By Marcia Anderson
During summer evenings in Maine, I often sit outside and watch the bats flying to and fro, devouring insects near the edge of a lake. Bats have a reputation for being spooky or even dangerous, but they are some of the most beneficial animals to people. Bats are misunderstood and needlessly feared. Bats actually do humans a great service, as each one can consume hundreds of crop-destroying insects and other pests every night.
Bats do not encounter people by choice and very few bats consume blood. Of the more than 1,100 bat species worldwide, only three feed on blood and none of those live in the United States.
New England is home to many species of bats including the big brown, little brown, red, hoary, Eastern small-footed myotis, and Indiana bat. A single little brown bat can eat 3,000 mosquito-sized insects a night. Most North American bats have small teeth for eating insects including corn earworms, cucumber beetles, leafhoppers, stink bugs, mosquitoes, moths, termites, ants and cockroaches.
Bats are essential to maintaining healthy ecosystems and economies, yet their populations are declining worldwide from habitat loss and disease. Some bats are primary pollinators for fruits and other produce and help disperse seeds of plants that restore forests. Bats prefer roosting near open bodies of water, parks and fields where they can catch the most insects during their nighttime forays.
During the day, bats prefer to roost in tight crevices such as cracks in rocks, and in awnings of buildings where they are protected from predators. They may also roost in attics, soffits, louvers, chimneys and porches; under siding, eaves, roof tiles or shingles; and behind shutters. Still, bats need to be treated with respect and care if they enter a house. Usually they enter through an open door or window, but can fit through openings as small as one-half inch in diameter. Without doubt, the bat’s primary goal is to escape back outside.
If you encounter a bat, don’t panic. Bats are rarely aggressive, even if they’re being chased, but they may bite in self-defense if handled. It is true that bats can carry rabies and should never be touched with bare hands.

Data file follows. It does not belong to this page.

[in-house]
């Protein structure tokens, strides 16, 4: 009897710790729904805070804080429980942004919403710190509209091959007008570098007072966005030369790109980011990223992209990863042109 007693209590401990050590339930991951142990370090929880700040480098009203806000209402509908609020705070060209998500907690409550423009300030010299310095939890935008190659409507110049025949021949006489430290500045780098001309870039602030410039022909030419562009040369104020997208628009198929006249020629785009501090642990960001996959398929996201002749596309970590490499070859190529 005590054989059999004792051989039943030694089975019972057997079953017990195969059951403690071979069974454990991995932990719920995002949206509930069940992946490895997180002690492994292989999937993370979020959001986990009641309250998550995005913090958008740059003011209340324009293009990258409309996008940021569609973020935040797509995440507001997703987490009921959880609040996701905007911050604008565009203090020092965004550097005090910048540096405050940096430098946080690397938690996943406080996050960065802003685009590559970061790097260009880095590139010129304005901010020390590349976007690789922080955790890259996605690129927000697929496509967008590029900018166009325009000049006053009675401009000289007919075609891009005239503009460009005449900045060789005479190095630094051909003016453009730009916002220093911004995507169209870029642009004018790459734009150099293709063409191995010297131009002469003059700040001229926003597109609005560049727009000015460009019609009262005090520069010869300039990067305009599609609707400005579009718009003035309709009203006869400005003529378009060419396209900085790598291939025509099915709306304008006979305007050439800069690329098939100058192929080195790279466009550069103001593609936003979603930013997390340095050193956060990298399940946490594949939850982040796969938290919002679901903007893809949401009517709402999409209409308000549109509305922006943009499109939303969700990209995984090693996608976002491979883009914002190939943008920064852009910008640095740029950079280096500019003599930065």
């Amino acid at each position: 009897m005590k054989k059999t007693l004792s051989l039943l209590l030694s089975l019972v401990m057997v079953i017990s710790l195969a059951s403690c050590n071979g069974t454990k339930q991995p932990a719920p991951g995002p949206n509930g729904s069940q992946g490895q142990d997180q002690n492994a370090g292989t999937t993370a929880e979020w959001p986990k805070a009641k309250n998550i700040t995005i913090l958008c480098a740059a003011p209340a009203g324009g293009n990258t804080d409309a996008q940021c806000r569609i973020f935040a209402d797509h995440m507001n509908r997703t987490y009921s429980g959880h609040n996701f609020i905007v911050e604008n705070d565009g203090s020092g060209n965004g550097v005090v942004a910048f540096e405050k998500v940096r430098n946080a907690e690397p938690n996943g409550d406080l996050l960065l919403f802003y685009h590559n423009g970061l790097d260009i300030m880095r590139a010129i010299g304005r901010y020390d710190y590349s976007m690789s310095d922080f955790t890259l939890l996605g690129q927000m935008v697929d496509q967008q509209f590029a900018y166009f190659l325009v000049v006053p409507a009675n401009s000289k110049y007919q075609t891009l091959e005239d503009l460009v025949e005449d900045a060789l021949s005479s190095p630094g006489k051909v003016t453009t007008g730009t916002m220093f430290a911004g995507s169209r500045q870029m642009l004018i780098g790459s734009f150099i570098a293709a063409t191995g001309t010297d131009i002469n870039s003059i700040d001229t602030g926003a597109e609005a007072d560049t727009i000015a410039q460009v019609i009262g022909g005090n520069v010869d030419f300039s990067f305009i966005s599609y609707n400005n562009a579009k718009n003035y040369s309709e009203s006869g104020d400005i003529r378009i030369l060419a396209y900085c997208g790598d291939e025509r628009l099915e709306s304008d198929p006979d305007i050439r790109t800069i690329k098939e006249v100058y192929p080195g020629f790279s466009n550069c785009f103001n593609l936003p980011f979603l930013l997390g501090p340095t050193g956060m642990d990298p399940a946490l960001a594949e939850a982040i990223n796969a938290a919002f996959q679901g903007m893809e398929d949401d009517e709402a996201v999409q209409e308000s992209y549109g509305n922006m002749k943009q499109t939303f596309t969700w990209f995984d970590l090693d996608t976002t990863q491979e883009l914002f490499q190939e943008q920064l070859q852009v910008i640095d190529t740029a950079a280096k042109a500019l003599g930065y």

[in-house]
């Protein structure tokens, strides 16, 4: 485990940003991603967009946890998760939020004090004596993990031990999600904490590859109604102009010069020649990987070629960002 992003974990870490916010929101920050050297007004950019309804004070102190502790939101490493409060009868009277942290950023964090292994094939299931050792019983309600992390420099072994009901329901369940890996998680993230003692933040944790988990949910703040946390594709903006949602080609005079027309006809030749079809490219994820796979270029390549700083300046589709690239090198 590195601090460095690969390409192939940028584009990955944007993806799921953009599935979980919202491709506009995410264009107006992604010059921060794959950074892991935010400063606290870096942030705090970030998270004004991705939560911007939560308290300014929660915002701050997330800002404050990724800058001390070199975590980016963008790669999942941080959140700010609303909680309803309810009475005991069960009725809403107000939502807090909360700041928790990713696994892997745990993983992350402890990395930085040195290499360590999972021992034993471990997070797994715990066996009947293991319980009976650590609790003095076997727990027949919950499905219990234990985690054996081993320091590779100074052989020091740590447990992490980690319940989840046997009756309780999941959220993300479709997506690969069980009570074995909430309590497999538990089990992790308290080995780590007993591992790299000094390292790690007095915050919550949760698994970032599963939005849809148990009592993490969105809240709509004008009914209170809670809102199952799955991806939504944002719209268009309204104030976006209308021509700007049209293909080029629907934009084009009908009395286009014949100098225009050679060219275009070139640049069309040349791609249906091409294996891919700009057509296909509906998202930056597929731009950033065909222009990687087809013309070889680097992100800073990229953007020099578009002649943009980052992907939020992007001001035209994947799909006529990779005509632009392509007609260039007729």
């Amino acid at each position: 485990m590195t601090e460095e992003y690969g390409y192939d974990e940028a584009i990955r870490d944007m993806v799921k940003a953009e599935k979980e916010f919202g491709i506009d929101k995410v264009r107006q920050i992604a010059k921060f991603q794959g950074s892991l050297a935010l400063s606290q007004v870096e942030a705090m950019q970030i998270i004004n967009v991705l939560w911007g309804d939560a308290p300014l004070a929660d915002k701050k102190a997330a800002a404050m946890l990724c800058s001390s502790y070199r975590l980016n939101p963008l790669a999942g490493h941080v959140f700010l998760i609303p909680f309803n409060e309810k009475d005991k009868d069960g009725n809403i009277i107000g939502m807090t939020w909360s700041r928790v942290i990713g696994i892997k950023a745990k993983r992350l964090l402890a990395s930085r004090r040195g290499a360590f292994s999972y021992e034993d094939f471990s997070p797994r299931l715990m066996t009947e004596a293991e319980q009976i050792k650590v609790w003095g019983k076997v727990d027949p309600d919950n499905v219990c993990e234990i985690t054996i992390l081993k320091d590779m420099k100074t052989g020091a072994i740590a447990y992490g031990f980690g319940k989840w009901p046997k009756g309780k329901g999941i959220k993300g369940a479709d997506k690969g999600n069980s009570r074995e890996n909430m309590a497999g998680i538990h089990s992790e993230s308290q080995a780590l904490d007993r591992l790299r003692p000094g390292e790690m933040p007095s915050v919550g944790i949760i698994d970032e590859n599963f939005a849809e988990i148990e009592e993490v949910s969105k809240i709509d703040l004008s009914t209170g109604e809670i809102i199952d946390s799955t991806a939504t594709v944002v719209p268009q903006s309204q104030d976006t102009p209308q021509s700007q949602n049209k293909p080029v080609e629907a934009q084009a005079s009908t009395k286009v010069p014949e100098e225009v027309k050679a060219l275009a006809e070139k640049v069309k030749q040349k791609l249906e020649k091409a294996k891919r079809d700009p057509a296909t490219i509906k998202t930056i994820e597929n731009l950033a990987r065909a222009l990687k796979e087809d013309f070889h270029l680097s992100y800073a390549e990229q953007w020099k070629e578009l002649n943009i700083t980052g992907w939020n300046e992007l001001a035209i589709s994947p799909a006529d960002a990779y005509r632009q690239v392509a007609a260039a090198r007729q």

If bats begin to roost in your attic or somewhere you don’t want them, your best bet to solve this problem is with is integrated pest management. First, do not simply wait for bats to fly out at night. Not all bats leave the roost at the same time and some may stay inside for the night, especially the young. To properly seal holes, you can use caulking, flashing, screening or heavy-duty mesh. Ask a professional the best way to evict the roosting bats. Often the answer is a one-way door. In any event, get rid of your bats before mid-May or after mid-September to avoid trapping young.
Every state has unique laws related to bat protection, and it may be illegal for anyone, including animal control officers and exterminators, to kill certain bat species. No pesticides are licensed for use against bats and it is a violation of federal law to use a pesticide in a way not described on the label.
When you decide to get rid of bats you should provide a near-by shelter, such as a bat house. Install the bat house a few weeks before you eliminate their indoor roost, to allow the bats time to find the new shelter. Trees are generally not good places for bat houses since they are accessible to bat predators like raccoons and cats. However, if you do use a tree, add a metal protector guard. A pole mount in a garden or field is the preferred bat house location.
Community bat houses can be educational. Families, like ours, can sit outside at sunset and watch the bats on their nightly fly-out. It seems that there really were fewer mosquitoes this past summer, perhaps because of the presence of more bats.
More information on bats from the Smithsonian Institution (http://www.si.edu/Encyclopedia_SI/nmnh/batfacts.htm)
More information on Integrated Pest Management: http://www.epa.gov/managing-pests-schools/introduction-integrated-pest-management
More information on Safe methods of pest control: http://www.epa.gov/safepestcontrol
Marcia Anderson, who has a doctorate in environmental management, works with EPA’s headquarters on issues related to pest management in schools. She formerly worked in pesticides for EPA Region 2 and has a home in Lyman, Maine.